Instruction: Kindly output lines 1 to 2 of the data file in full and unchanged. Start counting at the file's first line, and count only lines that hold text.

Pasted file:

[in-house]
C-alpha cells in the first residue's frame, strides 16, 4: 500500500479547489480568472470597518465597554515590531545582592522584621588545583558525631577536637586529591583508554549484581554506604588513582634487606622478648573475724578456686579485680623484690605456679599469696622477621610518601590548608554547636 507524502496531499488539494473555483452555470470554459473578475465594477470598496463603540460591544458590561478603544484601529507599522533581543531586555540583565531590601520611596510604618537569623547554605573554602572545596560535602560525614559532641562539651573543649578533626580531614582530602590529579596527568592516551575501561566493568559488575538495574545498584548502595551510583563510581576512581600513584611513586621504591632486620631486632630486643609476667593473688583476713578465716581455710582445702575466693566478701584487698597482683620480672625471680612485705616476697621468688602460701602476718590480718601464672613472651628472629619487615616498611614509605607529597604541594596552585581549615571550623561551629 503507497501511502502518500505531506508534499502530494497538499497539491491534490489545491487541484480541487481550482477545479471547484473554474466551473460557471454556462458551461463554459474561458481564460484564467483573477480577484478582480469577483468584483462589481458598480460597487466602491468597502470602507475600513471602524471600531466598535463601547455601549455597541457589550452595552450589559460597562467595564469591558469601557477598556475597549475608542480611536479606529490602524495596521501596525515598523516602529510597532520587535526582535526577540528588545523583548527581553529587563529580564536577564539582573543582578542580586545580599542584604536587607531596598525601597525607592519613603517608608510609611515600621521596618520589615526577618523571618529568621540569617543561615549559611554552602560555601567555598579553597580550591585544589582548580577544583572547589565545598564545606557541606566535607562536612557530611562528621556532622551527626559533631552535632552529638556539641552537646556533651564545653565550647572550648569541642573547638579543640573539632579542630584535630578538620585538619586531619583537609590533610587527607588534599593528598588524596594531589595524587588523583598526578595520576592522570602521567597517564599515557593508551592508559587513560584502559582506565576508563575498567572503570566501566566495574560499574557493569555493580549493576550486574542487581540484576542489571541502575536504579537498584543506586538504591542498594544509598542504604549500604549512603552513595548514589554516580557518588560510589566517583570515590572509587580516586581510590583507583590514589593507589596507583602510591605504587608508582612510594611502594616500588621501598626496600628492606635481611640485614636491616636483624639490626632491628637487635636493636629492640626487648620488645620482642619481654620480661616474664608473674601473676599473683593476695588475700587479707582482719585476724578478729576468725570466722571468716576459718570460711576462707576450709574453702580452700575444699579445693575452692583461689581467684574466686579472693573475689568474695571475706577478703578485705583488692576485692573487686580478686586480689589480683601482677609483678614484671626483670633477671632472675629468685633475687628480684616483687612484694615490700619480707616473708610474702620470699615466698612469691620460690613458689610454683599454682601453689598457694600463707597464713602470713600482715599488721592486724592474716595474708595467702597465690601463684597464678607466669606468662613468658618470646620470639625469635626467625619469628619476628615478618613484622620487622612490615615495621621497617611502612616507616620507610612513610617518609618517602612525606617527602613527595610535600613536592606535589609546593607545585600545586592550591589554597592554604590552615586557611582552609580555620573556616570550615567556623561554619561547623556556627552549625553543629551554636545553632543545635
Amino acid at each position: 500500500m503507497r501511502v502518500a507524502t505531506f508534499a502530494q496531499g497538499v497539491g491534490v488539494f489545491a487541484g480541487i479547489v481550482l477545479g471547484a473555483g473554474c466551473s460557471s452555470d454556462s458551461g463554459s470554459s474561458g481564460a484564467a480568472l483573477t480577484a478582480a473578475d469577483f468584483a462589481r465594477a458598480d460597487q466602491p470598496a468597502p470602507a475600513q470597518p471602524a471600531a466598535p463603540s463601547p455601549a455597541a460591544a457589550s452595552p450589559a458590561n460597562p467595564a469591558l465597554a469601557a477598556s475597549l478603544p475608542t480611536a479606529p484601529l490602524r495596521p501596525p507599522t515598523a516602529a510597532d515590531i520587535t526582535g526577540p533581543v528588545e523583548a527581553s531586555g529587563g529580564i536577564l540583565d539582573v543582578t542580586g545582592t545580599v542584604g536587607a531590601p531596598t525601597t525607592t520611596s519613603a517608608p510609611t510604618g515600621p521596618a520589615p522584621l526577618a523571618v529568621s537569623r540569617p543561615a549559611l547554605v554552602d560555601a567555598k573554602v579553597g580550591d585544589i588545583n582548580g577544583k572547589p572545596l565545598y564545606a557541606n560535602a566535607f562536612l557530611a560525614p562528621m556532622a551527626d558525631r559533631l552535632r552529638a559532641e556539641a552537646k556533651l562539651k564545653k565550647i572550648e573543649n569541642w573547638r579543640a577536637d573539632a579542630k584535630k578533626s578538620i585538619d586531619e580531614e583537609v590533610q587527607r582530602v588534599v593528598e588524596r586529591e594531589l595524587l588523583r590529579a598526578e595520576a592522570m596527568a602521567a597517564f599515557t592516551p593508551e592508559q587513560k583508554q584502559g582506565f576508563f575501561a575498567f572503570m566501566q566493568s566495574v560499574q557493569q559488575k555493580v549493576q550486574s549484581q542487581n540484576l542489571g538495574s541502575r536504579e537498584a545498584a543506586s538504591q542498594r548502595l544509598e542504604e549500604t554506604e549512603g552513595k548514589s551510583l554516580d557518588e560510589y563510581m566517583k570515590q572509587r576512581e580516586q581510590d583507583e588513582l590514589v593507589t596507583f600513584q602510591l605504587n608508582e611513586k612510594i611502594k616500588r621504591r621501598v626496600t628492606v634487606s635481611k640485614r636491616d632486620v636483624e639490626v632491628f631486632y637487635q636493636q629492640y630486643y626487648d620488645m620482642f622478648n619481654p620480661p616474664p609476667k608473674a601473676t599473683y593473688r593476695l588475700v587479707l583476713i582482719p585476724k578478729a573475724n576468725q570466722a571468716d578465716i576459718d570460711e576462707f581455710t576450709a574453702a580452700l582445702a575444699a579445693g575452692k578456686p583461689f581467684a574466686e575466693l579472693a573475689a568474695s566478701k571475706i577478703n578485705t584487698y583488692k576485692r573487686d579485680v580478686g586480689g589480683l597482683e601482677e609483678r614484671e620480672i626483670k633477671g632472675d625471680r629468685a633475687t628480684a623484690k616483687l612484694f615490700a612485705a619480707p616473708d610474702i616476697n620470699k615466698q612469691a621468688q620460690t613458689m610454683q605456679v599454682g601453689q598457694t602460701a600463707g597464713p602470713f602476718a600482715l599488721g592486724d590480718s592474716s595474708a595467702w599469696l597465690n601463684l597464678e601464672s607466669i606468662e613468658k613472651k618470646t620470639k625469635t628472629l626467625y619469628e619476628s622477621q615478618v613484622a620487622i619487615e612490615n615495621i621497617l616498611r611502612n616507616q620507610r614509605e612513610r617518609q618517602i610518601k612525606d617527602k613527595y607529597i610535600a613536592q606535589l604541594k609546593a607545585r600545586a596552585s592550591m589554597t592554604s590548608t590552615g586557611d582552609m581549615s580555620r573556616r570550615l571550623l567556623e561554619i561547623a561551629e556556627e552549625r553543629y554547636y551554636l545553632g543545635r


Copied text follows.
[in-house]
C-alpha cells in the first residue's frame, strides 16, 4: 500500500479547489480568472470597518465597554515590531545582592522584621588545583558525631577536637586529591583508554549484581554506604588513582634487606622478648573475724578456686579485680623484690605456679599469696622477621610518601590548608554547636 507524502496531499488539494473555483452555470470554459473578475465594477470598496463603540460591544458590561478603544484601529507599522533581543531586555540583565531590601520611596510604618537569623547554605573554602572545596560535602560525614559532641562539651573543649578533626580531614582530602590529579596527568592516551575501561566493568559488575538495574545498584548502595551510583563510581576512581600513584611513586621504591632486620631486632630486643609476667593473688583476713578465716581455710582445702575466693566478701584487698597482683620480672625471680612485705616476697621468688602460701602476718590480718601464672613472651628472629619487615616498611614509605607529597604541594596552585581549615571550623561551629 503507497501511502502518500505531506508534499502530494497538499497539491491534490489545491487541484480541487481550482477545479471547484473554474466551473460557471454556462458551461463554459474561458481564460484564467483573477480577484478582480469577483468584483462589481458598480460597487466602491468597502470602507475600513471602524471600531466598535463601547455601549455597541457589550452595552450589559460597562467595564469591558469601557477598556475597549475608542480611536479606529490602524495596521501596525515598523516602529510597532520587535526582535526577540528588545523583548527581553529587563529580564536577564539582573543582578542580586545580599542584604536587607531596598525601597525607592519613603517608608510609611515600621521596618520589615526577618523571618529568621540569617543561615549559611554552602560555601567555598579553597580550591585544589582548580577544583572547589565545598564545606557541606566535607562536612557530611562528621556532622551527626559533631552535632552529638556539641552537646556533651564545653565550647572550648569541642573547638579543640573539632579542630584535630578538620585538619586531619583537609590533610587527607588534599593528598588524596594531589595524587588523583598526578595520576592522570602521567597517564599515557593508551592508559587513560584502559582506565576508563575498567572503570566501566566495574560499574557493569555493580549493576550486574542487581540484576542489571541502575536504579537498584543506586538504591542498594544509598542504604549500604549512603552513595548514589554516580557518588560510589566517583570515590572509587580516586581510590583507583590514589593507589596507583602510591605504587608508582612510594611502594616500588621501598626496600628492606635481611640485614636491616636483624639490626632491628637487635636493636629492640626487648620488645620482642619481654620480661616474664608473674601473676599473683593476695588475700587479707582482719585476724578478729576468725570466722571468716576459718570460711576462707576450709574453702580452700575444699579445693575452692583461689581467684574466686579472693573475689568474695571475706577478703578485705583488692576485692573487686580478686586480689589480683601482677609483678614484671626483670633477671632472675629468685633475687628480684616483687612484694615490700619480707616473708610474702620470699615466698612469691620460690613458689610454683599454682601453689598457694600463707597464713602470713600482715599488721592486724592474716595474708595467702597465690601463684597464678607466669606468662613468658618470646620470639625469635626467625619469628619476628615478618613484622620487622612490615615495621621497617611502612616507616620507610612513610617518609618517602612525606617527602613527595610535600613536592606535589609546593607545585600545586592550591589554597592554604590552615586557611582552609580555620573556616570550615567556623561554619561547623556556627552549625553543629551554636545553632543545635